A freezeout poker tournament is a poker tournament in which each player only gets one entry. If you enter a freezeout, your time in the tournament is over when you lose all of your chips.
Freezeouts differ from other types of poker tournaments, which allow players to buy in multiple times. Tournament formats like re-entry and rebuy allow you to buy back into the tournament with a new starting stack if you lose all of your chips.
Let’s take a closer look at the rules of freezeout poker events:
Freezeout Poker Rules
The freezeout is the most traditional type of poker tournament. The world’s most famous and prestigious freezeout poker tournament is the World Series of Poker Main Event, which plays out in Las Vegas each year.
The WSOP Main Event and many other live and online poker tournaments around the world use the freezeout format.
Take a look at the tournament schedule at the Lodge, and you’ll see that some tournaments play as freezeouts, while others permit re-entry.
For example, let’s say you play the Friday $4K Guaranteed No-Limit Hold’em Freezeout at the Lodge. Click on that listing on the Lodge Tournaments page, and you’ll see the following details for the tournament:
Friday Freezeout at the Lodge
- Buy-In: $120
- Starting Stack: 30,000 chips
- 20-minute levels (late entry allowed through Level 7)
- $4,000 guaranteed prize pool
When you enter this Texas Hold’em freezeout, you pay $120 to get a seat, and you start with 30,000 chips. The blinds increase every 20 minutes, and you have until the end of Level 7 to enter the tournament.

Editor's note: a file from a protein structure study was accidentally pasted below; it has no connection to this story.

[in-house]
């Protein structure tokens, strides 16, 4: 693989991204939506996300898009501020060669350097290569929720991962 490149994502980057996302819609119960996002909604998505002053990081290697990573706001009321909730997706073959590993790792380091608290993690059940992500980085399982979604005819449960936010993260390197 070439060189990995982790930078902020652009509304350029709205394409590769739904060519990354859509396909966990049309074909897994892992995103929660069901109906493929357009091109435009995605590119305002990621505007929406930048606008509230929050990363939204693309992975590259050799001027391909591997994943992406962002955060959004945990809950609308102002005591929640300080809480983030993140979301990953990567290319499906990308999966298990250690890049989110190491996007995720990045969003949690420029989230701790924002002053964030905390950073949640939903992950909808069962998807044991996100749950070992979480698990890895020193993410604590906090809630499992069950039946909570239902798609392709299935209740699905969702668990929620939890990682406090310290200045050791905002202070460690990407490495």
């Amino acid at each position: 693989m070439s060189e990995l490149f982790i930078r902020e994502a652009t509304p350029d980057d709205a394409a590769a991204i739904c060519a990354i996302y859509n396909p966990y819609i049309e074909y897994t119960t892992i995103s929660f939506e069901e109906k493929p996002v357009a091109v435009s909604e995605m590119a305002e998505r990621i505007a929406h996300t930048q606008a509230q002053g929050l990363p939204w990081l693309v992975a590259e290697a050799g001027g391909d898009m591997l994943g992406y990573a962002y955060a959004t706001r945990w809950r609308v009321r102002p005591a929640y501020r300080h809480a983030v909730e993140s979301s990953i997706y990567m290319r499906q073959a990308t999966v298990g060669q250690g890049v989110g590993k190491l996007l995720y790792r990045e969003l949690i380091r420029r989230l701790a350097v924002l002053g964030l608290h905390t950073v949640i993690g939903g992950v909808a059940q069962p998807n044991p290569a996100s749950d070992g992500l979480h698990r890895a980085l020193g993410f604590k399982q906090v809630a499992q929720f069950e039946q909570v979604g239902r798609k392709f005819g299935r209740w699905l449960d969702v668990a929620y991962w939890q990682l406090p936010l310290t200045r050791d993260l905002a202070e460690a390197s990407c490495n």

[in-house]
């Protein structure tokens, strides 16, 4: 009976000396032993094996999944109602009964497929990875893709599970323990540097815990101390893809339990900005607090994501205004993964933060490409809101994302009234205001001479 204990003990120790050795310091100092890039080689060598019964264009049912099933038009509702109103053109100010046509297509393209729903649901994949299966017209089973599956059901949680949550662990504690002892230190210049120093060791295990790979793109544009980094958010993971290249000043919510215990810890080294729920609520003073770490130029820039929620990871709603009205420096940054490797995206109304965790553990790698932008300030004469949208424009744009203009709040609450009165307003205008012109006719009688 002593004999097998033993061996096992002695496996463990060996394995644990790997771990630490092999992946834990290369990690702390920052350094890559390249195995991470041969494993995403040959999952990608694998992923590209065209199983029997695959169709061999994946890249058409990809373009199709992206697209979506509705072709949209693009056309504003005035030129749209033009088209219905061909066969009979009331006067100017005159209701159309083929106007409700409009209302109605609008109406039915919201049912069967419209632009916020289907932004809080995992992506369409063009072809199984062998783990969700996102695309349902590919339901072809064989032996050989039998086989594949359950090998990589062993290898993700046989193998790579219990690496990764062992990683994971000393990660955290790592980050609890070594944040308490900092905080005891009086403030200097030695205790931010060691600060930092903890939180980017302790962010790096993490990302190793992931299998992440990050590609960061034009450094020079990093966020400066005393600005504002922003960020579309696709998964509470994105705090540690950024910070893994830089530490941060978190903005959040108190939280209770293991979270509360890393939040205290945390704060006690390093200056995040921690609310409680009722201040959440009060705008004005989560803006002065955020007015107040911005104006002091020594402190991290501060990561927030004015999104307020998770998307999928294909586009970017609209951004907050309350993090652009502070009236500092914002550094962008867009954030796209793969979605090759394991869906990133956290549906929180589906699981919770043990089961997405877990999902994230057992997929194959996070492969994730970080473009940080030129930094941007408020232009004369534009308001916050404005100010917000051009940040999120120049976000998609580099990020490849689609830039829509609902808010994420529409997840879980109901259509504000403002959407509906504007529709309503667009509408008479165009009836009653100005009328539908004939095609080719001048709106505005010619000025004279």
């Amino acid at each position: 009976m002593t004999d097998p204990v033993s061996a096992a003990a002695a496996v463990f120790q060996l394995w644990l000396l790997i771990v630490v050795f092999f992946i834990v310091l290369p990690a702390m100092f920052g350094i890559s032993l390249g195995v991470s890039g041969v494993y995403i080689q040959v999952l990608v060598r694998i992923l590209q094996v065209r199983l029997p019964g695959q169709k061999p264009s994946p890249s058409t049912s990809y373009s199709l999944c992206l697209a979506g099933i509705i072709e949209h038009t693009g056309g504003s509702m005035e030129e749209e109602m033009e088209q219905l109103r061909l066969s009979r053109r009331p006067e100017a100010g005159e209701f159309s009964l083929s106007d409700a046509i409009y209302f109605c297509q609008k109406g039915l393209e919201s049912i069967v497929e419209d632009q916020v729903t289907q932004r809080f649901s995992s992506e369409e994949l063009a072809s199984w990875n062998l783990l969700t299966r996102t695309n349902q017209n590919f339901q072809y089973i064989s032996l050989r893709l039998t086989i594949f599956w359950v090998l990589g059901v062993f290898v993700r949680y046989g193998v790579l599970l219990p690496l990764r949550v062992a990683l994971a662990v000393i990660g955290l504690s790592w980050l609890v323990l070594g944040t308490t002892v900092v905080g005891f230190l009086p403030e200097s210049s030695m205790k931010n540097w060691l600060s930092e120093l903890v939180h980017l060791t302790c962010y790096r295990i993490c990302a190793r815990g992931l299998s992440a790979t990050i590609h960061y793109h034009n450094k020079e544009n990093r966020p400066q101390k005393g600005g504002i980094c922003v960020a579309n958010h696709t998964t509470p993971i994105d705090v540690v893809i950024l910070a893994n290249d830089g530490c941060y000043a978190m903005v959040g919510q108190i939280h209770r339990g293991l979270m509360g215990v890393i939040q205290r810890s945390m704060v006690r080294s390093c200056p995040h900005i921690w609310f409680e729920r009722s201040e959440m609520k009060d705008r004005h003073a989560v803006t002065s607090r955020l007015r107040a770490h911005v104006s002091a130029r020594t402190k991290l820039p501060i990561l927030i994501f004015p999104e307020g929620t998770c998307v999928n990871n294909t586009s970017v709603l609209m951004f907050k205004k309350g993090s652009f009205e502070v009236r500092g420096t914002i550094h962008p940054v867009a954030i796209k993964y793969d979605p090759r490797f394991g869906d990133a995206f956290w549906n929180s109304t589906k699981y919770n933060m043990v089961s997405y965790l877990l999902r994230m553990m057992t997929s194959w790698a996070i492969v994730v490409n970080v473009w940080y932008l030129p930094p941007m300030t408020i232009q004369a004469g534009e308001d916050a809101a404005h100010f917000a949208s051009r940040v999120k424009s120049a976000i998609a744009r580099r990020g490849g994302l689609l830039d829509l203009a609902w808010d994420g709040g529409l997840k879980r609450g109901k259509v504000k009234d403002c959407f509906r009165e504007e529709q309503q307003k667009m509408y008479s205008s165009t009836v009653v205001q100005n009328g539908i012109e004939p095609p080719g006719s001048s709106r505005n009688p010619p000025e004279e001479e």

If you lose all of your chips, you’re out of the tournament. Whether you’re the first player eliminated or you make it to the final table, your tournament ends when you run out of chips.
Compare that to the $15,000 Guaranteed Sunday Single Re-Entry Deep Stack Event on the Lodge schedule:
Sunday Single Re-Entry Deep Stack at the Lodge
- Buy-In: $250
- Starting Stack: 35,000 chips
- 30-minute levels (late entry allowed through Level 9)
- $15,000 guaranteed prize pool
- One re-entry allowed
The buy-in, level structure, and prize pool are all a bit different between this tournament and the $4K Freezeout. The biggest difference though, by far, is that this tournament allows one re-entry per player.
That means that if you get knocked out of the tournament (i.e. lose all of your chips), you can re-enter for another $250 and get a new 35,000-chip starting stack. Each player in this tournament can re-enter once and would have to do so before the end of the late entry period at the end of Level 9.
Some tournaments allow unlimited re-entry through the end of the late registration period, while others limit the number of times a player can re-enter.
Let’s look at one other kind of poker tournament format. The Lodge’s Tuesday $15,000 Guaranteed Freeroll event includes rebuys and add-ons.
Rebuy tournaments are common in both live multi-table tournaments (MTTs) and at online poker sites. Here’s a look at the details for the $15,000 Freeroll:
Tuesday $15K Freeroll At the Lodge